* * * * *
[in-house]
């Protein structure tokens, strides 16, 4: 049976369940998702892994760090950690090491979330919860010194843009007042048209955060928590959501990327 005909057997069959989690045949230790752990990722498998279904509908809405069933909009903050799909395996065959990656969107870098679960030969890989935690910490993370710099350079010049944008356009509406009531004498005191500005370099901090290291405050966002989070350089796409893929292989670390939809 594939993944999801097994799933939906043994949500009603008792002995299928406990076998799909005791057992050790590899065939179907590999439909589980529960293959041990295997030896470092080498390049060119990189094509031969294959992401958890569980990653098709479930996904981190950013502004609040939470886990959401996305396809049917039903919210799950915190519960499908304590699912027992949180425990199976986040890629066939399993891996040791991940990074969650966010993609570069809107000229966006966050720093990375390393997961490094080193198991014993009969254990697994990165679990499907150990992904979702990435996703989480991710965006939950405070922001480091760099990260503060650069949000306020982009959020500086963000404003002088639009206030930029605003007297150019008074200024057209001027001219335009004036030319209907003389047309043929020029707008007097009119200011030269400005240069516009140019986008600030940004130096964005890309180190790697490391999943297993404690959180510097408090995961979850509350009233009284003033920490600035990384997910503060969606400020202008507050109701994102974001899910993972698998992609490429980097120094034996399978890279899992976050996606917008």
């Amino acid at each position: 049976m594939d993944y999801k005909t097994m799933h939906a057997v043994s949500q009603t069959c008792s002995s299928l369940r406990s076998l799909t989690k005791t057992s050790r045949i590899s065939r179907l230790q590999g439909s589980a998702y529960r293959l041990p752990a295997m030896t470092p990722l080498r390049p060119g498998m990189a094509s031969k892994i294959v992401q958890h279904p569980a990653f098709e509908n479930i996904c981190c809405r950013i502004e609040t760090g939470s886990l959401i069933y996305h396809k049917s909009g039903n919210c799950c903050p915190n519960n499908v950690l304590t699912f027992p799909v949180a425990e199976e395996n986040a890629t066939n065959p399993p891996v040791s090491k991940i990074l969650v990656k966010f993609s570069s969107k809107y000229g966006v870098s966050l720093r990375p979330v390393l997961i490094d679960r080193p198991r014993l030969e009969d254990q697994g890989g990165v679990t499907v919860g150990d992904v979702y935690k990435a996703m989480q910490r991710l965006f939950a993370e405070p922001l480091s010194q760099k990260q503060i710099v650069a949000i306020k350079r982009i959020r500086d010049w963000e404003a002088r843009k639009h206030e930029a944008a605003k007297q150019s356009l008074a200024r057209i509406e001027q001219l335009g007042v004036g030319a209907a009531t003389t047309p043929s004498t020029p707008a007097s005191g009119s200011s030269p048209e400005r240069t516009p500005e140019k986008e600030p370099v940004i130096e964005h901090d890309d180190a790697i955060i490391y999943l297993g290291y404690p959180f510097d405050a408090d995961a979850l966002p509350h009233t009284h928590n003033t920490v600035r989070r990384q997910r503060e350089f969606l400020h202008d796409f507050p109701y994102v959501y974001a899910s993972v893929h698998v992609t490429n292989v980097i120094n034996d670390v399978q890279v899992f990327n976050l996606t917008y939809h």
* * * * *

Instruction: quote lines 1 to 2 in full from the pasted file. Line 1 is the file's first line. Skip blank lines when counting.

[in-house]
């Protein structure tokens, strides 16, 4: 049976369940998702892994760090950690090491979330919860010194843009007042048209955060928590959501990327 005909057997069959989690045949230790752990990722498998279904509908809405069933909009903050799909395996065959990656969107870098679960030969890989935690910490993370710099350079010049944008356009509406009531004498005191500005370099901090290291405050966002989070350089796409893929292989670390939809 594939993944999801097994799933939906043994949500009603008792002995299928406990076998799909005791057992050790590899065939179907590999439909589980529960293959041990295997030896470092080498390049060119990189094509031969294959992401958890569980990653098709479930996904981190950013502004609040939470886990959401996305396809049917039903919210799950915190519960499908304590699912027992949180425990199976986040890629066939399993891996040791991940990074969650966010993609570069809107000229966006966050720093990375390393997961490094080193198991014993009969254990697994990165679990499907150990992904979702990435996703989480991710965006939950405070922001480091760099990260503060650069949000306020982009959020500086963000404003002088639009206030930029605003007297150019008074200024057209001027001219335009004036030319209907003389047309043929020029707008007097009119200011030269400005240069516009140019986008600030940004130096964005890309180190790697490391999943297993404690959180510097408090995961979850509350009233009284003033920490600035990384997910503060969606400020202008507050109701994102974001899910993972698998992609490429980097120094034996399978890279899992976050996606917008």